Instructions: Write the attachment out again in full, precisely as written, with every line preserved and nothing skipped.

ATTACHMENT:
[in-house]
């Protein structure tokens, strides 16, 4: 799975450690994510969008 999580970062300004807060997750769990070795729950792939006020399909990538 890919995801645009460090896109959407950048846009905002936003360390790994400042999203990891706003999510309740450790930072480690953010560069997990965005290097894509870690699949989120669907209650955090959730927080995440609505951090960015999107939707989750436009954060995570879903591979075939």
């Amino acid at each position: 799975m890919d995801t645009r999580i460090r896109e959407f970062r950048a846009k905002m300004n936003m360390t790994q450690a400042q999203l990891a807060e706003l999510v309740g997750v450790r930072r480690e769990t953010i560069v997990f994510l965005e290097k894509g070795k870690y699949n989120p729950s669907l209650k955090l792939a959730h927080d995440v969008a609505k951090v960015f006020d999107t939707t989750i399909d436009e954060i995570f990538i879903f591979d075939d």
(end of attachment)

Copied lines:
[in-house]
């Protein structure tokens, strides 16, 4: 799975450690994510969008 999580970062300004807060997750769990070795729950792939006020399909990538 890919995801645009460090896109959407950048846009905002936003360390790994400042999203990891706003999510309740450790930072480690953010560069997990965005290097894509870690699949989120669907209650955090959730927080995440609505951090960015999107939707989750436009954060995570879903591979075939």
């Amino acid at each position: 799975m890919d995801t645009r999580i460090r896109e959407f970062r950048a846009k905002m300004n936003m360390t790994q450690a400042q999203l990891a807060e706003l999510v309740g997750v450790r930072r480690e769990t953010i560069v997990f994510l965005e290097k894509g070795k870690y699949n989120p729950s669907l209650k955090l792939a959730h927080d995440v969008a609505k951090v960015f006020d999107t939707t989750i399909d436009e954060i995570f990538i879903f591979d075939d």